|What winter looks like along the Turnagain Arm. Gorgeous, yes?|
Calm down. Newman is just a treadmill. And it isn't really neglect if you feed the kids eventually, right? A few mornings ago, I stumbled my way into running shorts at 6:00 to run 20 miles with Newman. The night before I gave the kids strict instructions: 1) sleep in like you've never slept in before, and 2) get your own breakfast.
And you know what? It worked. When I came upstairs a bit before 9:00, two puffy-eyed bed-headed children looked up from their cereal bowls and cartoons to say good morning. Well, it wasn't so much good morning as it was, can we watch another show before you make us do responsibilities. Translated: We wish you'd run a bit longer, Mom.
I've been doing all my best writing with Newman too. Which is unfortunate, since neither of us can take notes, and my memory is only slightly more advanced than his. (He can calculate pace and calories like a math whiz, but his creative writing skills need some work.) You'd be amazed at the deep thoughts that are dredged up during 160 minutes of running, once I get beyond the usual cursing and self-loathing.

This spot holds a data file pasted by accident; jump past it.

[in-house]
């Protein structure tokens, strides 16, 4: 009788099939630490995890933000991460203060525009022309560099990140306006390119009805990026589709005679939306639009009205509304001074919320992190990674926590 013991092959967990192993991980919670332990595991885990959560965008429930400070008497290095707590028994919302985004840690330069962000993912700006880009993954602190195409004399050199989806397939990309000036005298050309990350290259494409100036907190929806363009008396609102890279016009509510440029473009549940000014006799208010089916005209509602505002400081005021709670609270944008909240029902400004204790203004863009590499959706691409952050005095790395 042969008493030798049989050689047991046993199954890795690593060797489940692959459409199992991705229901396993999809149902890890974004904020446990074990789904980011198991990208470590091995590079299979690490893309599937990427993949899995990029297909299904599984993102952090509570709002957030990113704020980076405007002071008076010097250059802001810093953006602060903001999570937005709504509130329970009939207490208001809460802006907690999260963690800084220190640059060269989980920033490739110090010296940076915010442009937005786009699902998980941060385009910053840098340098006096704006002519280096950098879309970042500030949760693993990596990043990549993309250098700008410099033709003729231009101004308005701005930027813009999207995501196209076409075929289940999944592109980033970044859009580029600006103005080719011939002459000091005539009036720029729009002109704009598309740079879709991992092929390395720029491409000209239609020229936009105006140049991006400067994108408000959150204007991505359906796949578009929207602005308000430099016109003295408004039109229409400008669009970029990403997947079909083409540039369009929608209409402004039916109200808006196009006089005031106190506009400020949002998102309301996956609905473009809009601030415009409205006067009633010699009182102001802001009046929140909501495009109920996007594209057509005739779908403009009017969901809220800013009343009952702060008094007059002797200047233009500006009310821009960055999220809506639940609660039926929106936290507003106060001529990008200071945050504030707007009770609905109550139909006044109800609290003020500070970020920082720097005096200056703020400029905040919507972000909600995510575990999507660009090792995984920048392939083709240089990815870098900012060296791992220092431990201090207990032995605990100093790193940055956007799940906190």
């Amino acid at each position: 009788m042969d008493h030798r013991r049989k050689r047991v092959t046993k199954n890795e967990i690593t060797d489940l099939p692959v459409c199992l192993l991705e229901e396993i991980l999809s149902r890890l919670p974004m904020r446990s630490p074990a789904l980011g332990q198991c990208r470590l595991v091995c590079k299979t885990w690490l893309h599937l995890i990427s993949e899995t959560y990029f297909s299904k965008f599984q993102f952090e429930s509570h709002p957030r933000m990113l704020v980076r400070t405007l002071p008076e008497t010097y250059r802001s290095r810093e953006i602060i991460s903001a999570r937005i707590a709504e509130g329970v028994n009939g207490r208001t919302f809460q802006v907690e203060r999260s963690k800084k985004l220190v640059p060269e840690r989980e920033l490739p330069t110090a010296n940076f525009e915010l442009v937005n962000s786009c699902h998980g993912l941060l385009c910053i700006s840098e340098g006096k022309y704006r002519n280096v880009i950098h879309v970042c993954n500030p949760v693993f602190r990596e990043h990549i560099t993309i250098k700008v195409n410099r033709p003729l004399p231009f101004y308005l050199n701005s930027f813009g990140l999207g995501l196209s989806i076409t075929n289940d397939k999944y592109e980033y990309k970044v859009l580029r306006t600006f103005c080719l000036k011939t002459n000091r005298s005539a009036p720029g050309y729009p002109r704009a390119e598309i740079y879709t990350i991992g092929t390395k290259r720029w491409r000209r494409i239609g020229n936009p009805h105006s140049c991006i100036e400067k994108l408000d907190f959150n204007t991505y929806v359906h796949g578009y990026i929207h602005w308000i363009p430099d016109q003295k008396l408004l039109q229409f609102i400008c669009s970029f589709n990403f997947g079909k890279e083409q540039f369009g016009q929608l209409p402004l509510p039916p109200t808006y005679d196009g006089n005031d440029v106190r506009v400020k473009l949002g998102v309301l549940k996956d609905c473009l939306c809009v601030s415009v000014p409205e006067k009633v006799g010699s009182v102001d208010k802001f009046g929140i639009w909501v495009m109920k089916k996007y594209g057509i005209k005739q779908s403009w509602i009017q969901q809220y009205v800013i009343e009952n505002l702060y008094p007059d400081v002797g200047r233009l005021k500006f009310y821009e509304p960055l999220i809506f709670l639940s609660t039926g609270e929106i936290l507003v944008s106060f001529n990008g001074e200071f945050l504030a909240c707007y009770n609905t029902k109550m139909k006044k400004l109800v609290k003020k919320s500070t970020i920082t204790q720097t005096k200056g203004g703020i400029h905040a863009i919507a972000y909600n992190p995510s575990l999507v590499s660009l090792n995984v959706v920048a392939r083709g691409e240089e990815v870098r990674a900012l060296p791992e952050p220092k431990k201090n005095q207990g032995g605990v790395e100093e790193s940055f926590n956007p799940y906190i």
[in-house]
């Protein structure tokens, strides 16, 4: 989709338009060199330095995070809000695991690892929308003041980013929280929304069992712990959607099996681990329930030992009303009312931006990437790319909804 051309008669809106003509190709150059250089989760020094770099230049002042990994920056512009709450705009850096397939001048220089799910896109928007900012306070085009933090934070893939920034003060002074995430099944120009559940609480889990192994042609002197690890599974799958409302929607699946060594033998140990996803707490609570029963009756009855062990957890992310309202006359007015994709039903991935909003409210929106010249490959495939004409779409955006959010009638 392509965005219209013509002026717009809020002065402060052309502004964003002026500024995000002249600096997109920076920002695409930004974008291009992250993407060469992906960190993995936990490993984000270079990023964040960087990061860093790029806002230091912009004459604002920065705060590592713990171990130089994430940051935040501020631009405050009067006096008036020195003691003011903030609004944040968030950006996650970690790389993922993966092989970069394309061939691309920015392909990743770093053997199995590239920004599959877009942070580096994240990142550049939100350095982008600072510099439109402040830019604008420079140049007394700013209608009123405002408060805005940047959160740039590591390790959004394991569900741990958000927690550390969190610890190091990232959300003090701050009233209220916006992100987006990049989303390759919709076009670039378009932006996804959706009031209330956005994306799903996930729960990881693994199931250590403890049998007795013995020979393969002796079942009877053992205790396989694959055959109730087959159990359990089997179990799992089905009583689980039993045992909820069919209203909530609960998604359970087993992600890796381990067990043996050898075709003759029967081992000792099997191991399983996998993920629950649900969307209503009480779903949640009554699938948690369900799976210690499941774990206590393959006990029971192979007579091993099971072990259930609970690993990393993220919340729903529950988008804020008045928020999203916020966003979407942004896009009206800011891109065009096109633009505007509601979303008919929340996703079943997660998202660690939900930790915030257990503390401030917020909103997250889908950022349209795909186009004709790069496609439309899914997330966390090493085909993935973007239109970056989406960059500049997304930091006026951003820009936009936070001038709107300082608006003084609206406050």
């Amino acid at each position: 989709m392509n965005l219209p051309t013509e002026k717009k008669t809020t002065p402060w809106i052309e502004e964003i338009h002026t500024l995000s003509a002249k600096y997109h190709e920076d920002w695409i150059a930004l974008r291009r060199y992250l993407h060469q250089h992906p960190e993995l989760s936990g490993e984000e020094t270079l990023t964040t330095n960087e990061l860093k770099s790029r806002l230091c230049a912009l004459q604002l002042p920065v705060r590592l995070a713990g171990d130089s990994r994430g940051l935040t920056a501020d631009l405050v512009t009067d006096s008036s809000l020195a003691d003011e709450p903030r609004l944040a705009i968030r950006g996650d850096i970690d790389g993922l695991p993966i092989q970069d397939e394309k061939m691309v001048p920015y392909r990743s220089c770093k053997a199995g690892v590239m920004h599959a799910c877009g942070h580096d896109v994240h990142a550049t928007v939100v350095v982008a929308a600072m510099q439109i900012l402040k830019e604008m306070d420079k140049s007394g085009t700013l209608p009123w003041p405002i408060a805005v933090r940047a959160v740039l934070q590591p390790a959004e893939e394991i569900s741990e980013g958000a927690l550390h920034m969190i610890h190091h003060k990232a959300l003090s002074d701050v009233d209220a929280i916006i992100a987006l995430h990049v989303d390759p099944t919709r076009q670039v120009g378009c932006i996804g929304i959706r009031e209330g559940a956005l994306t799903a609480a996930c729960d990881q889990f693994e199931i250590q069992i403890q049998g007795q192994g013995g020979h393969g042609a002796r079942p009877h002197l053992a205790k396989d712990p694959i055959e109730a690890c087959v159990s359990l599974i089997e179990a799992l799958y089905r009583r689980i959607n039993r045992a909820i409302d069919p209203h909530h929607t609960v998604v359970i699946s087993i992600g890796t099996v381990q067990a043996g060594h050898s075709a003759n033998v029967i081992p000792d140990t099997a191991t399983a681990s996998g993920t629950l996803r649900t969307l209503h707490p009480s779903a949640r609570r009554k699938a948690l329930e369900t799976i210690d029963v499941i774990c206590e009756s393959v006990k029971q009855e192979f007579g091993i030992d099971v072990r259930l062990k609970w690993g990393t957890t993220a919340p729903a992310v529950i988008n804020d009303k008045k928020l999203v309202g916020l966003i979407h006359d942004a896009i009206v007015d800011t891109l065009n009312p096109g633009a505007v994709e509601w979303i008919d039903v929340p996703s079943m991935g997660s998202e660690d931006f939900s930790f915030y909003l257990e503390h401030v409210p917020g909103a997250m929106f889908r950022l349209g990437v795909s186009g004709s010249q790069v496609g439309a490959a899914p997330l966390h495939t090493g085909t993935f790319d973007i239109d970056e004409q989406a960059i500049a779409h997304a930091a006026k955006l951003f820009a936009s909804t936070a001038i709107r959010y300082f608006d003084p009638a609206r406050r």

Well, I waited.
And I still love it.
Where else can you go snow tubing at the break of dawn? Where else can you watch a bowl game before the sun comes up? (I know, I know, the break of dawn isn't until 10 o'clock, but still....).
We celebrated winter solstice by spending every second of daylight outside skiing. You can fill up on just five hours of daylight. You really can.
Last week, I referred to 20 degree temps as "warming up" and took the kids to a sledding hill with more vertical drop than our old Ohio ski slope.
|Our sledding "hill"|
Last night I cooked the salmon our neighbors gave us for Christmas (the fish they pulled straight from a net in the Kenai).
This morning I laced up my spiked trainers and ran 16 miles on a trail of packed snow.
And this afternoon was spent skating and playing pick-up hockey with friends on an outdoor ice rink at a neighborhood school.
So yes, just wait until winter. Because after just one gorgeous and snowy and cold Alaskan winter, you might never want to leave.